“The artisan sector in Ireland has grown so much in the last 10 years, there’s almost nothing Irish artisans don’t produce at this stage. This year’s awards have really shown where the standard is at in this country and I expect to see even more new producers and new products this time next year.” (Euro-Toques Ireland Commissioner General Wade Murphy)
This year the awards received the highest number of nominations from chefs for artisan food producers since the awards’ inception in 2005. The nominated producers covered an astounding array of categories, from artisanal beers and spirits to hand-cooked crisps, brand new farmhouse cheeses, and grass-fed poultry. The winners ranged from brand new businesses to multi-generational.
Irish artisan foods have lately been the subject of international media attention. In 2014 US Travel Channel’s Andrew Zimmern was blown away by his trip to Cork, especially the Gubbeen family farm. In 2009 Saveur Magazine founder Colman Andrews wrote a book about Irish food following his first visit here, linking the artisan revolution in Ireland with the “invention of modern Irish cooking.” Just this week Irish cheeses were entered for the first time in the prestigious Mondial du Fromage international concourse and came up trumps – Cashel Farmhouse Cheese and The Little Milk Company both sweeping up multiple prizes.
There are currently over 3,500 small to medium sized food businesses operating in Ireland. Euro-Toques chefs work directly with the small producers and credit this produce that comes through their kitchen doors every day with the success of their award-winning restaurants. Furthermore, supporting small local food businesses benefits the local economy too: A study by the New Economics Foundation in London found that every €14 spent at a local food business is worth €35 for the local area, compared with just €20 when the same amount is spent in a supermarket or wholesaler.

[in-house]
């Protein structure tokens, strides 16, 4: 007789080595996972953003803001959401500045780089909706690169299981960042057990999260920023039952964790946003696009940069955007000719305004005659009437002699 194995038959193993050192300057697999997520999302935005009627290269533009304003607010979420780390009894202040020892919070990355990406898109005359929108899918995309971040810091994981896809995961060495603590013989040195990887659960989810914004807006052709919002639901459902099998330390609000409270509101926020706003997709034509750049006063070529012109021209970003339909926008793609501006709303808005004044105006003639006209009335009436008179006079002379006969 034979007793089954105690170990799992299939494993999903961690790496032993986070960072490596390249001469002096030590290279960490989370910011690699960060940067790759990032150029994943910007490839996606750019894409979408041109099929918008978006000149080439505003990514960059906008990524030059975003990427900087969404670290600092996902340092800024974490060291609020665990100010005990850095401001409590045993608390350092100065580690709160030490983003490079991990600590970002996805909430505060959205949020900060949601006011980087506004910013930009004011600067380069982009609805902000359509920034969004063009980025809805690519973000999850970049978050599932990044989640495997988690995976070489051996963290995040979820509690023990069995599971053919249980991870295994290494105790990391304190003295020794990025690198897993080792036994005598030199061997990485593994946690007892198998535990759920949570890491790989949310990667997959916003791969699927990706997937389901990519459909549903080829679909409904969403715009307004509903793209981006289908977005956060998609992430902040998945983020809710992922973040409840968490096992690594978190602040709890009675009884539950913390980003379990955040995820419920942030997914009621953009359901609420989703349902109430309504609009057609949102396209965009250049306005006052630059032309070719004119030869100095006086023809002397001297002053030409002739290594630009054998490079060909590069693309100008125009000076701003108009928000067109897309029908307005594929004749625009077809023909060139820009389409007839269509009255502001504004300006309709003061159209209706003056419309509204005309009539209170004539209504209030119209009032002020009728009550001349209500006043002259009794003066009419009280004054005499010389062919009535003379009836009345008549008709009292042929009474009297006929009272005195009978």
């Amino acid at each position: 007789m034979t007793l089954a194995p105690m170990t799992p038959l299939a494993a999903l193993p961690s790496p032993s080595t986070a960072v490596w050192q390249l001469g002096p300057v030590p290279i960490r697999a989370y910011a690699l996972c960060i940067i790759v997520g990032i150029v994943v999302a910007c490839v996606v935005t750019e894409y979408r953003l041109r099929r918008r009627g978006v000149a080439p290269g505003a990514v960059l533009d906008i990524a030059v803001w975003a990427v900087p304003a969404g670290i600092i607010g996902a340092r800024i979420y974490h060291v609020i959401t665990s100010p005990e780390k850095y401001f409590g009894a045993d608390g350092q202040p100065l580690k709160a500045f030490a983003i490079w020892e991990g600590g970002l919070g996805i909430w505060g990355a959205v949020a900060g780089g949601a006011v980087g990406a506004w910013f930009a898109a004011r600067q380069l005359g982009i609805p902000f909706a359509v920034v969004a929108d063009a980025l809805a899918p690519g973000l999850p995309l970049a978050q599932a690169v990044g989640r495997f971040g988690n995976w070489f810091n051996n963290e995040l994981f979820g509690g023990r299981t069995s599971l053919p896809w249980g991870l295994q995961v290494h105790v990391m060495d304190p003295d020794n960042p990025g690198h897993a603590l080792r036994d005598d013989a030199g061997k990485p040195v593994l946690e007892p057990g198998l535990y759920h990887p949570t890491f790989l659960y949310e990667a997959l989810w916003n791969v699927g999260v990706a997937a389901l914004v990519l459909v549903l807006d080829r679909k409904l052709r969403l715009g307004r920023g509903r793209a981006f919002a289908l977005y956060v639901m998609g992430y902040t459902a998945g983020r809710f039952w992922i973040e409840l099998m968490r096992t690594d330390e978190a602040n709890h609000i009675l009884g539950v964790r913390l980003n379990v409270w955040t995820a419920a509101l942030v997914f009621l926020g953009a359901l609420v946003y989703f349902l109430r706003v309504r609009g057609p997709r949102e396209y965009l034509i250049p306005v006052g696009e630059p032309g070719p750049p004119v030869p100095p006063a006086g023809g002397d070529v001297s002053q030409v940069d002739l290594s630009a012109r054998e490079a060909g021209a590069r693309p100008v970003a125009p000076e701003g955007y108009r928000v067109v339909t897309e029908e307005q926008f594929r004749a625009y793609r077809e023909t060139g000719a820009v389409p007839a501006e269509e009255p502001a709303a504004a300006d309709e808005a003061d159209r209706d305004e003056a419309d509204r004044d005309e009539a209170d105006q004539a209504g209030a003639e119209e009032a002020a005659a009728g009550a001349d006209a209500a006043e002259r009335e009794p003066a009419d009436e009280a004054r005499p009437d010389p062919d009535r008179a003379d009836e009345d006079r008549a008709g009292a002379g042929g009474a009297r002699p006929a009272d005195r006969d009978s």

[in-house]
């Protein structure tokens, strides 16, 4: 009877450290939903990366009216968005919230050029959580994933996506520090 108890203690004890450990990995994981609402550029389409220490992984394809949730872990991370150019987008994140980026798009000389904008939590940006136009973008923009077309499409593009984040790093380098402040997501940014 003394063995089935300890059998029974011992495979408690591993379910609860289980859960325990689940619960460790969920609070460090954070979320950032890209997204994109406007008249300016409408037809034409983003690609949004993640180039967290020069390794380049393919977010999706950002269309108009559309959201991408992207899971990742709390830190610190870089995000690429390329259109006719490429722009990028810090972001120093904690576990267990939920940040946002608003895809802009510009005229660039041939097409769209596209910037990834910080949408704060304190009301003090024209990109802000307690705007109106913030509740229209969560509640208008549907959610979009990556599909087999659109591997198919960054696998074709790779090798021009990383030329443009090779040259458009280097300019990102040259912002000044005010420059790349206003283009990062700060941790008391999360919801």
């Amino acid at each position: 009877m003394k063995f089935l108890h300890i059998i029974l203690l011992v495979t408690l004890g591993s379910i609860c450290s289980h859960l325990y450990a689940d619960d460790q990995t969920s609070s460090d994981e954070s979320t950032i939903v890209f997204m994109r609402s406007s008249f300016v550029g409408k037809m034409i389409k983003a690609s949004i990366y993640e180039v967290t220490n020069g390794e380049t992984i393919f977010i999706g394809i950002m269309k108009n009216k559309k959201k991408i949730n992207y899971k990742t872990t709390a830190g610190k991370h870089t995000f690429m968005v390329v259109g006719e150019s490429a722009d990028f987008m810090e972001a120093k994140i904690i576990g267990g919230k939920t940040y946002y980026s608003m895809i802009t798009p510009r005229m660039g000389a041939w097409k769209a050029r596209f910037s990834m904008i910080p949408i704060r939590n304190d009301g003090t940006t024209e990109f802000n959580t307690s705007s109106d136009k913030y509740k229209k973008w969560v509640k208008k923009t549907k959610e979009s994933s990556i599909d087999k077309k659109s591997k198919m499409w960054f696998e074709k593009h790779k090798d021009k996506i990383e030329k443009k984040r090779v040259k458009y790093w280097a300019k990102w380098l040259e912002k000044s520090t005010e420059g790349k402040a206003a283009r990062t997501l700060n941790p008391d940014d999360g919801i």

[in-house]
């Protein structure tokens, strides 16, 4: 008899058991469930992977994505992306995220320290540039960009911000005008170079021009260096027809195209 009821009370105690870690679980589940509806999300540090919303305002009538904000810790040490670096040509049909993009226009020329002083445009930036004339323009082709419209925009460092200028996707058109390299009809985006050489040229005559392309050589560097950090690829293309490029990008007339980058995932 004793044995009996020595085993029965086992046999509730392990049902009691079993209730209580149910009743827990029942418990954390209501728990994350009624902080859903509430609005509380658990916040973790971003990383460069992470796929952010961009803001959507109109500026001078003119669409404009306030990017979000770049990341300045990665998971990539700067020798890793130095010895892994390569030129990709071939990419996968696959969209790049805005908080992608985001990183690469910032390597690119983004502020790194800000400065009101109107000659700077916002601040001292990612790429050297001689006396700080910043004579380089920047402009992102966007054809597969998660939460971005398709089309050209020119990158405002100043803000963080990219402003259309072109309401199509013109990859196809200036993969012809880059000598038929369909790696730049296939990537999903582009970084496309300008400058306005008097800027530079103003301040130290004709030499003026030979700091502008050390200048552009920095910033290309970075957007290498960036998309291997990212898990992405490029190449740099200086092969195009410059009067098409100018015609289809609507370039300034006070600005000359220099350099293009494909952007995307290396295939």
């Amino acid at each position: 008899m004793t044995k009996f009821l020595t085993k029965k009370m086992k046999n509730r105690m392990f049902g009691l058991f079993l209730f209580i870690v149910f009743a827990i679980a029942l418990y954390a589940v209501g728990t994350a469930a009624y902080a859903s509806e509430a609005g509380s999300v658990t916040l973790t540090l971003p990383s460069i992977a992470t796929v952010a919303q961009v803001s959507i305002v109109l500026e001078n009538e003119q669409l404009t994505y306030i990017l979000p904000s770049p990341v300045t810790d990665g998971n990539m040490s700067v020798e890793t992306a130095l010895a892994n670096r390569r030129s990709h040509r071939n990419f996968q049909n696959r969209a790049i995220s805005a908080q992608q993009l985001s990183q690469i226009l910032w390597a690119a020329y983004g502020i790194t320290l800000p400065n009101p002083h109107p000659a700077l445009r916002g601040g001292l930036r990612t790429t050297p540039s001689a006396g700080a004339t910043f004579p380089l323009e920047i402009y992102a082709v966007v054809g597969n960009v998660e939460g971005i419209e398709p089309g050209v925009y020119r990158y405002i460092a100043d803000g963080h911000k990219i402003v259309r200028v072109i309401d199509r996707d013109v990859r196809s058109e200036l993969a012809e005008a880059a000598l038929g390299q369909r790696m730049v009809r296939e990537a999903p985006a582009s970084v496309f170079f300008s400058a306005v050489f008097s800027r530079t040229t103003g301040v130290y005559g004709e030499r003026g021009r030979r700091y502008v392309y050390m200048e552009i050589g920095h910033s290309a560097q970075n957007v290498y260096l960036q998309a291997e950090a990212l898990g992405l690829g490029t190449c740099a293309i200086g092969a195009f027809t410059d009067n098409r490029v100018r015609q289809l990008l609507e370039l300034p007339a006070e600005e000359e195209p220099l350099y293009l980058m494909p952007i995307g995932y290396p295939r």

Winners this year
Siobhan Ní Ghairbhith for her St Tola Irish Goat Cheese (a range which includes unique products such as the mature raw ‘St Tola Log’ and the multi-award-winning ‘St Tola Ash Log’)
Sinead O’Brien for ‘Mungo Murphy’s (hand-harvested) Seaweed (a brand so innovative many people believe the woolly-headed seaweed guru ‘Mungo’ actually exists, including customers of ‘his’ sea spaghetti, sea lettuce, pepper dulse, kombu, dillisk, Atlantic wakame and Carrageen moss, to name a few)
Shana Wilkie for her ‘bean to bar’ organic chocolate (formerly on the production desk of the Tribune, Shana swapped newspapers for single origin organic criollo cocoa beans from Peru. Knowing her cocoa farmers by name, Shana was the first in Ireland making chocolate from bean to bar)
Rod and Julie Calder-Potts for their Highbank Orchards ‘Orchard Syrup (from the fourth generation Kilkenny farm, whose organic orchard produces some fine brandy-style apple spirit, gin and cider, Rod and Julie have created Ireland’s answer to maple syrup with this unique and original product that chefs can’t get enough of)
Padraig and Anthony Farrelly’s for Farrelly’s Butchers and Abattoir (one of the few butchers in the country with their own abattoir, the Farrelly brothers offer breeds, cuts and carcasses to order. They know the farmers and the animals they work with and even explore experimental breeds from time to time)